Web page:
Tuesday, July 13, 2010

The 64 Crayon Experiment: A Life Lesson


I told you about my vacation in the doldrums last week. The thing about that is I need to challenge my way out of them or I'll end up loathing myself for lack of productivity (of any kind). So, as I was treading water and keeping my head above water, I took an old challenge from Ben at benspark.com (here). I can no longer get the link to work, but you may wish to try.

The challenge, as mentioned before, was to use every crayon in the box in one sitting. I set my own parameters thusly: Use all 64 crayons and allow one minute for each crayon. Before I get on to what I learned from this experiment, let me just say that I was surprised there were no light purple crayons of any kind in my box of Crayolas. No lavender, no mauve, nothing. Not my color scheme of choice by any stretch, but still. Why were they completely omitted?

As it happened, I finished the challenge in 45 minutes. It's not my finest work of art, but that wasn't at all what I was going for anyway. While I didn't finish the letter to myself, "Barb, there's something you need to know...." was intended as an eye opener for myself. It was my way of being cryptic and coy with myself, while at the same time, giving myself a shake and saying, "Hey! Pay attention!"

Pay attention, I did.

What I learned from the 64 Crayon Experiment:
  • Every color is beautiful and deserves my attention. Each person in my life is a different color, equally deserving of my attention.
  • I work best when I'm forced to work on something. A little pressure applied to just the right spot(s) will help anyone keep their edge.
  • While blues are always my favorite color, I'm nevertheless more drawn (pun intended) to reds. What we think we want is not always what we need.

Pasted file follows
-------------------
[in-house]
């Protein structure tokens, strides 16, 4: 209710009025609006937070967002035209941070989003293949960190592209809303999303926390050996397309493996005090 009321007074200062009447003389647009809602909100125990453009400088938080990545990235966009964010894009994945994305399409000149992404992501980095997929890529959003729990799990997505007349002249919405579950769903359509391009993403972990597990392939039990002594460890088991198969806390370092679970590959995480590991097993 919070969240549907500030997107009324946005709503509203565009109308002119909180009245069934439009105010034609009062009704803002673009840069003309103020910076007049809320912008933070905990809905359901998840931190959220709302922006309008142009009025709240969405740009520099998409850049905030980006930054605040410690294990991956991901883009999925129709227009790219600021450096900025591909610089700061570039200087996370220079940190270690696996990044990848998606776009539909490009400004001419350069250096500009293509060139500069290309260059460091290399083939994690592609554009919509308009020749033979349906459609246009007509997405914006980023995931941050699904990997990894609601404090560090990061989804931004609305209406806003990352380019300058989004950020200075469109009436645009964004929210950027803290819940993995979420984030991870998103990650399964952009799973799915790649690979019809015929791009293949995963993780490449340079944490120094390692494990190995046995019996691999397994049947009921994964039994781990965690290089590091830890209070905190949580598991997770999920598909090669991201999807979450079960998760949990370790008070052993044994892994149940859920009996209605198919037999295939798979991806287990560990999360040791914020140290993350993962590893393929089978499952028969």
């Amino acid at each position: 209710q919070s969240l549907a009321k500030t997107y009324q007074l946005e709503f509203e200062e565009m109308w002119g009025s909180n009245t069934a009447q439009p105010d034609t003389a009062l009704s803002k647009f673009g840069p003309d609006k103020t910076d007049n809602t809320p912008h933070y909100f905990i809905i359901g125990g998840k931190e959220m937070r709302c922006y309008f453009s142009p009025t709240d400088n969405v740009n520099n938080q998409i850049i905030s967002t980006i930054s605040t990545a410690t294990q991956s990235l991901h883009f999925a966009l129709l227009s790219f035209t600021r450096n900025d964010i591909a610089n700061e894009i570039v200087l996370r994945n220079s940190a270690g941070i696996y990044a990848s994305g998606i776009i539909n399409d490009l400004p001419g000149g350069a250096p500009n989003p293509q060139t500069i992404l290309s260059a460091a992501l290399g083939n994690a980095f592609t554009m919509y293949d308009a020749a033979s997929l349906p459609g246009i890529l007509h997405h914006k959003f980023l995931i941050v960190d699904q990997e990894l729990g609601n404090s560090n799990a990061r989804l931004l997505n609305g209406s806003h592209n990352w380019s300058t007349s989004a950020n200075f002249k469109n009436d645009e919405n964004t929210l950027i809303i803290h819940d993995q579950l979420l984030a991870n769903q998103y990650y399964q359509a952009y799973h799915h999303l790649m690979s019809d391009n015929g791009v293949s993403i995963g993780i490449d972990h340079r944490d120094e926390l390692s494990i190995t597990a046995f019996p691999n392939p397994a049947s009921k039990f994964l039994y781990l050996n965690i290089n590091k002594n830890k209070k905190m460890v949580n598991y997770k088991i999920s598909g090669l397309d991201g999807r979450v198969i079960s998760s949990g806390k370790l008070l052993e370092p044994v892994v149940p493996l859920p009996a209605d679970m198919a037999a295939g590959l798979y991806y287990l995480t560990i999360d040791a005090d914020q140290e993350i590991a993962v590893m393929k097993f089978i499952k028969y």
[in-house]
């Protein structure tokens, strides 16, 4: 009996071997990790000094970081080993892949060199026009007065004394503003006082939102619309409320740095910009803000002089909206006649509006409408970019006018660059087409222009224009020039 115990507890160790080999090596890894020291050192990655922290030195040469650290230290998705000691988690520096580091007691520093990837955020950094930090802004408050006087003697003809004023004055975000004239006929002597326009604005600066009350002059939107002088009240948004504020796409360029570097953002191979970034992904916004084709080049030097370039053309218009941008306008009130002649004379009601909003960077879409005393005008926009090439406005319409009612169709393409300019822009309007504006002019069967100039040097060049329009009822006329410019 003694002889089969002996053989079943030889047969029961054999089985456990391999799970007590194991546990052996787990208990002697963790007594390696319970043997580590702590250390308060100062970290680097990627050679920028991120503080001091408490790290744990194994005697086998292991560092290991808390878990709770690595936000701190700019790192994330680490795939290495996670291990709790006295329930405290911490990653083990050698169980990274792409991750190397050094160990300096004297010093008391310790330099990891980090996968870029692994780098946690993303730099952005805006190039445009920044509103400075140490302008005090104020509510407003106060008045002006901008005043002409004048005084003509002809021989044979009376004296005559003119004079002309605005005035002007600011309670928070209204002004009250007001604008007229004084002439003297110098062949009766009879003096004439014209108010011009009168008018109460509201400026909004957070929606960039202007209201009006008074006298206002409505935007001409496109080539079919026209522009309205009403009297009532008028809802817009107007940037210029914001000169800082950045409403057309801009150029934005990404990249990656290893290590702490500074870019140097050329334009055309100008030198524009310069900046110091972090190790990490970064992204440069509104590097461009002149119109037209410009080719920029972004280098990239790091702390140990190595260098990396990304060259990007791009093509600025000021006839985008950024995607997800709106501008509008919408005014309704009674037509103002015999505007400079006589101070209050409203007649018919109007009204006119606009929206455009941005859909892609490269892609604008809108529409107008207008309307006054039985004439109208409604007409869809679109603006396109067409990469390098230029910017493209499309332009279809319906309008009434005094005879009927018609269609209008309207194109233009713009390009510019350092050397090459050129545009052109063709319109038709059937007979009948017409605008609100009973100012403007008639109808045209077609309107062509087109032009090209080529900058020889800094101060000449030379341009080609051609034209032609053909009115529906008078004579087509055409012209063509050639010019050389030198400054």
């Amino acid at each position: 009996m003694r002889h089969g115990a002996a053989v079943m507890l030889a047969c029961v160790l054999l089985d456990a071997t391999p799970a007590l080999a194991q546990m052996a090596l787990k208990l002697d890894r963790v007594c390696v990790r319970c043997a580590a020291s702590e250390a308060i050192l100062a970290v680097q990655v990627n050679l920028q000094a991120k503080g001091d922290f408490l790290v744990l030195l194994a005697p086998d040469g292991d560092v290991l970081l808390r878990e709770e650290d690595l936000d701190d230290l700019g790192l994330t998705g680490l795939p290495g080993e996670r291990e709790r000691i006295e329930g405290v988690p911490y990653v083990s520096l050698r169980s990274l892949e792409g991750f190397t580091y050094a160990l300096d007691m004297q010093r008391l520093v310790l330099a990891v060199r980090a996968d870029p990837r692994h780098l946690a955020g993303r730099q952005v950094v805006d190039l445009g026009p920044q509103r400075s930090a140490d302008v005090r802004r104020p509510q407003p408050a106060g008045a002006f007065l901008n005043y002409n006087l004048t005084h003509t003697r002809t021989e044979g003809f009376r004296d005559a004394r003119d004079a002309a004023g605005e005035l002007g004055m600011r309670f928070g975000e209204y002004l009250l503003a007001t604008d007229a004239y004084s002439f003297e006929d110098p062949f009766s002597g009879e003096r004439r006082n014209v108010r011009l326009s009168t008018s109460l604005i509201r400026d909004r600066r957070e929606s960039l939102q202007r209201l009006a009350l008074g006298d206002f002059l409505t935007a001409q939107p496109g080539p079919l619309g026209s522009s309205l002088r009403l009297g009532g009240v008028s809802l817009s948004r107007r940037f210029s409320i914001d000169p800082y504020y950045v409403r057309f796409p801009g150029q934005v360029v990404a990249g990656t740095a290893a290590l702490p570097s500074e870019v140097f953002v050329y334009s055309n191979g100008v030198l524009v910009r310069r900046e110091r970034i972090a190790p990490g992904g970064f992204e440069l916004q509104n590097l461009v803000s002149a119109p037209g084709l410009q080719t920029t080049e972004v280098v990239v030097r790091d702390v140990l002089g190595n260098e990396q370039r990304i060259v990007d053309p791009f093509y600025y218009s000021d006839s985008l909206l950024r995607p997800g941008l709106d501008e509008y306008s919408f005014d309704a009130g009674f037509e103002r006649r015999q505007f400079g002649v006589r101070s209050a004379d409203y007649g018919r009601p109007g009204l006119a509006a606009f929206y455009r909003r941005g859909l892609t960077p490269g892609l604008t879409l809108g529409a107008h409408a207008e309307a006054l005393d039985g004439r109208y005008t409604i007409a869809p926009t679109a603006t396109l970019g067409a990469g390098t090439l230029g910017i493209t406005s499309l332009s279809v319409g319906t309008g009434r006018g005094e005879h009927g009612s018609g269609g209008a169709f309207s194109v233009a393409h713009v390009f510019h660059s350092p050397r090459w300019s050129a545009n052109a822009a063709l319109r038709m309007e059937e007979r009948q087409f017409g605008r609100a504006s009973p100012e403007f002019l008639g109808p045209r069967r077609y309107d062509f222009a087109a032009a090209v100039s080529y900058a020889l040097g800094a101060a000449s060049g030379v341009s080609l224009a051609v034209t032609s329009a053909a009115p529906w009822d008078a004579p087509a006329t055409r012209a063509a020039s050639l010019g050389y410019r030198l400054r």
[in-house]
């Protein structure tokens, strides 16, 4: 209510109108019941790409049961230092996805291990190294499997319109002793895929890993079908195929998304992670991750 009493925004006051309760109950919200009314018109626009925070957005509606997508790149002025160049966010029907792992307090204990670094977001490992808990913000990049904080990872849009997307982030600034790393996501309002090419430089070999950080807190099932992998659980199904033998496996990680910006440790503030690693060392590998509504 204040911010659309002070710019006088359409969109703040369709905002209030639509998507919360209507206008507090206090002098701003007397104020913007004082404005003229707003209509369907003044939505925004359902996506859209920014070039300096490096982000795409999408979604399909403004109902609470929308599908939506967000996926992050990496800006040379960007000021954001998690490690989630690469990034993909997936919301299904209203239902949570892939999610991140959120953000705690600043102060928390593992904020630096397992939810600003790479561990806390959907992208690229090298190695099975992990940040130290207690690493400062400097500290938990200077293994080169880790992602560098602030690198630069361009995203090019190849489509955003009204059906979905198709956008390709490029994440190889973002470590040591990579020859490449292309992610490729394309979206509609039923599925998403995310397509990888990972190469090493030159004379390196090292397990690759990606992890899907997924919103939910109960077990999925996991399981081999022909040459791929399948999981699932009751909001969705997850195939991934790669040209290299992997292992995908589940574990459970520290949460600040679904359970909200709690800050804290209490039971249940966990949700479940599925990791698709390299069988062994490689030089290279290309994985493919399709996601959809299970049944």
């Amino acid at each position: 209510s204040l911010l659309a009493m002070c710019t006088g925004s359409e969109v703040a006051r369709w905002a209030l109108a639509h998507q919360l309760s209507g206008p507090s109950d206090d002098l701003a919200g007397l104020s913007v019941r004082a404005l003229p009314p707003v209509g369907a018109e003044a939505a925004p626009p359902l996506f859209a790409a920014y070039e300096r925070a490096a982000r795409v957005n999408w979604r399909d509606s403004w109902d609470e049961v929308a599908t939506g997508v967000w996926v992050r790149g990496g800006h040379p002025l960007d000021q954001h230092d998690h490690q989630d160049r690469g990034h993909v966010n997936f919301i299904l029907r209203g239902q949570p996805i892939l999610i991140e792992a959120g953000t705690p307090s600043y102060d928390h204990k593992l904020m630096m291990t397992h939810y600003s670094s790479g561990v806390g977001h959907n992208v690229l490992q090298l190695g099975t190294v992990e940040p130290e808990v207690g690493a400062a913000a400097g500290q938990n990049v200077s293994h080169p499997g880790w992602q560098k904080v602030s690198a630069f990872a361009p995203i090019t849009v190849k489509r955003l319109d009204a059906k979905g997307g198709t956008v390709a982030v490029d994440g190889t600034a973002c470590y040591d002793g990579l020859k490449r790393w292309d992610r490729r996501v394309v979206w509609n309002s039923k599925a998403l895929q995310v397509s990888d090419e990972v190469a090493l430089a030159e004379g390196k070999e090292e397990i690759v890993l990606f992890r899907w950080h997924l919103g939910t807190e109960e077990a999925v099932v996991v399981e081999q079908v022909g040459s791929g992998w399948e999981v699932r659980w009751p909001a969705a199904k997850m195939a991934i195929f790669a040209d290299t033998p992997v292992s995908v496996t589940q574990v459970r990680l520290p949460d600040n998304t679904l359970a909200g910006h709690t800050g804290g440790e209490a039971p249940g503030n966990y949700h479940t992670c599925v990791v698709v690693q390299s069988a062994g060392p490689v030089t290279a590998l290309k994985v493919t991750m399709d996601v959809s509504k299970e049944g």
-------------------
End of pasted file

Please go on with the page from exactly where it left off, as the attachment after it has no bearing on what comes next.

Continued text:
• Sometimes the simplest things, like paper and crayons, are just what we need to reset our internal drives. K.I.S.S. - Keep It Simple Stupid.
  • I can have no idea whatsoever of what will end up on paper, and still manage to fill an entire page. If we allow it, it will happen.
  • Much the same as the old adage, "when the student is ready, the master appears"... when the artist is ready, the vision appears. Example, I had the idea in my head to draw the flame, but I didn't notice until I was almost done that there was something writhing within the flame, begging me to make it real.
  • Art doesn't require the devotion of an entire day. Sometimes I have other things to do and by the time I get to thinking about my studio I give myself the excuse, "Ah, well.. it's too late in the day..." Bullshit. There is always time to do the thing that makes you feel best.
  • Not everything requires or bends to a black outline. In fact, very little seems to do just that. Colors blend and take shape all on their own. Being without borders is freeing.
  • Nothing hurts worse than doing nothing. I had spent all week convincing myself that I was too hot to think, too hot to do anything. I was wrong. It was merely too hot for me to do what I normally do in the room I normally use. Art is everywhere. I knew that and I ignored it until I was so internally wound up that I could hardly function. When we're not doing what we're supposed to be doing, it screws with everything else in our lives.
  •  The only one who can change your attitude is you. I had to pick up the crayons and paper. I had to make the first move.

5 comments:

  1. really like this wisdom :-)

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  2. Thanks so much, Julie! I'm off to check out your site... :-)

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  3. Hi Barb,
    Thanks for checking out my old experiment. I've been meaning to do another one on video. I need to clear my head. The link worked fine for me. Strange that it didn't work for you. Thanks for referencing it.

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  4. Hi Ben,

    Thanks for stopping by! The link works for me now too. Maybe my server was just having an off day... I couldn't access any of your stuff! Love the 37 ideas for blogging too!!!

    The crayon experiment was great fun and just what I needed last week.

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  5. Thanks for this Barb, it's a great idea; I'm someone who tends to stick to my 'favourite' colours time after time. I'm going to take a look at Ben's post.

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